The benefits of electric fencing for livestock far, far, outweigh the jolt an animal (or careless, or acting on a dare, human) receives on contact with a wire. Electric fences can be used in in place of, or in addition to, regular fencing – like barbed wire or page wire – to keep predators out, and livestock and/or dogs, in.
Not only are there safety considerations, but convenience ones as well. Electric fencing supplies can be super portable, allowing a farmer to move their herd to areas that they don’t want to put in a permanent fence, on their own property, or on another’s, perhaps for rented weed control grazing. They can keep animals from rubbing up against fencing (when they’re just scratching itches, not trying to escape), saving the need for constant restretching and mending sections.
The main downsides come from the cost – energizers, mostly, though when you add up wire, insulators, posts and and all the miscellaneous bits you need, it can add up. The other downside can be if you end up with a stubborn animal who will deal with getting shocked to get through the fence, usually so s/he can graze three inches away from it on the other side. Like humans, animals can be maddening!
Our main desire for electric fencing was to be able to move the goats around the property for additional foraging for them, and weeding control for us. We waited until they were settled in and healthy (and got all the supplies purchased) and started off setting up an area just off the back gate of their pen. Thankfully, our initial 8 ladies came pre trained to electric fencing and don’t even try to test it.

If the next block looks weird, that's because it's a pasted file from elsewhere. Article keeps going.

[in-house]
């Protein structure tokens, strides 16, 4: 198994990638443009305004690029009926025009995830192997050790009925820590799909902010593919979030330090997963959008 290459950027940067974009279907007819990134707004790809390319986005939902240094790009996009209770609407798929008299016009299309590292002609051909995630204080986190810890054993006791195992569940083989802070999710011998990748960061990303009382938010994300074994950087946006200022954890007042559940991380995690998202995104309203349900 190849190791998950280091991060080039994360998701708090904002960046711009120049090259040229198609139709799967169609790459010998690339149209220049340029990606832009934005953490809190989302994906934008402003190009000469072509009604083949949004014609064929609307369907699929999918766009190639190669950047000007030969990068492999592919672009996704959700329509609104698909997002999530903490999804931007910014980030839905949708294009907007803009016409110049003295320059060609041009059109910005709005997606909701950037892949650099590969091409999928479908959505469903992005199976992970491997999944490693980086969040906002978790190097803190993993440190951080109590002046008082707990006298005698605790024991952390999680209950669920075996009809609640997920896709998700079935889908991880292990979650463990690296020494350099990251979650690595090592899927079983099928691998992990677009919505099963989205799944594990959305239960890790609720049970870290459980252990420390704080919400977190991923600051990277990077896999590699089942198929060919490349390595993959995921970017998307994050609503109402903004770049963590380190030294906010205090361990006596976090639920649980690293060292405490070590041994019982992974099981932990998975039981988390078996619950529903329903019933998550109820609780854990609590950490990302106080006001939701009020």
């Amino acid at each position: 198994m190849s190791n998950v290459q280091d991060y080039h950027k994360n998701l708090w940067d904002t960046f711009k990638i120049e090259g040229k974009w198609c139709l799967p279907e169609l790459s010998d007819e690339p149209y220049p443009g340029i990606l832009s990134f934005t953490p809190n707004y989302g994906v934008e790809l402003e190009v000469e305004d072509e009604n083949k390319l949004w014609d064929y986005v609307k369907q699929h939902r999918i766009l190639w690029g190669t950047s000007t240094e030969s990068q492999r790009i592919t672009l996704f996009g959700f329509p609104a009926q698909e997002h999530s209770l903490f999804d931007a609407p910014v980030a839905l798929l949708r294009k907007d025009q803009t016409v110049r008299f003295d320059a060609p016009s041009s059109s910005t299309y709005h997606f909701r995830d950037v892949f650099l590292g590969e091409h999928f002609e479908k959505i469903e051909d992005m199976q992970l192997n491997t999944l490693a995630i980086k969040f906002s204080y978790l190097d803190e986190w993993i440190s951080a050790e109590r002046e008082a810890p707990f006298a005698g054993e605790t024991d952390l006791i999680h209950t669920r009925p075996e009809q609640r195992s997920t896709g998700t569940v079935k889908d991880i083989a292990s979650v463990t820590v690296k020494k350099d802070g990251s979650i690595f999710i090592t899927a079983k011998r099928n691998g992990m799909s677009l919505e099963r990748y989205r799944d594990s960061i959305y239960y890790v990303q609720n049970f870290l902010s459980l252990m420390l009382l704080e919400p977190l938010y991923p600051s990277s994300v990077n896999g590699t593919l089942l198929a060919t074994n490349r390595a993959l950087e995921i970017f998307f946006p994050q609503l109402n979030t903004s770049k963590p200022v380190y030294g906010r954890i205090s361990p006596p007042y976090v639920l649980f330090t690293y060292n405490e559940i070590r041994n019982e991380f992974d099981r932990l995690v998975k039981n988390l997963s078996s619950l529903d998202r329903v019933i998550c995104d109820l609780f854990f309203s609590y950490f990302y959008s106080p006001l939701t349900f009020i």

Eventually, we will fence off areas away from the goat pens and lead them back and forth. They already follow well when I have a bucket of grain, but I also have a dog that has no idea how to herd, trying to herd them all the time, so we have some work to do before I get to ambitious.
The dogs, poor things I do feel bad, learned right away that those wires are not to touch. The older rottie, Artemis, decided the risk was worth it, and jumped in and went on a merry chase, trying to herd them…. wherever she thought they should be. She knows “OUT” pretty well and after getting shocked again while leaving, she’s stayed the hell away from those nasty wires. Our younger rottie-cross Calli got one zap and doesn’t care enough to bother giving the wire a sulky glance now and then. We did raise them up a notch, though, just in case.
To get started, we employed KISS: keep it simple, stupid. Wire, plastic posts with integrated hooks for the wire, a solar powered energizer, and a ground stake. We have the best luck with availability at UFA, but found the posts were cheaper at Keddies. It’s worth shopping around. There might be even better options, especially if we went down south, but there’s some projects that I just don’t have the mental power to figure out what all we need AND find the best price, compare with fuel costs, and decide if we have the time to save 13 cents, ha!
Anyway, we connected the ends of the wire to the wooden posts at the pens, stuck posts in the ground about every 10-12 feet to start, ran 2 strands of wire, poked the grounding post in, and hooked up the energizer. Instant zap, though we found the further we went from the energizer, the lower the zap was. We decided it was touching too much grass and kept a close eye on the goats but they never tested it.
At night, we turned off the energizer and put the ladies in the main pen to keep them safer. We haven’t had any of the local coyote packs harass us yet, but I know the day will come and I don’t want to give another reason for them to try.
The next morning as we went to let them out, we heard a click-click-click, which got traced to the end of a wire touching the page wire of the main fence. I secured it and ZAP! Yep, that was the problem! Lesson learning to check every inch for possible accidental grounds! And maybe get a tester more sophisticated than my finger, haha.
Do you have any tips, tricks, or thoughts about using electric fencing? Post a comment below, or shoot us an email!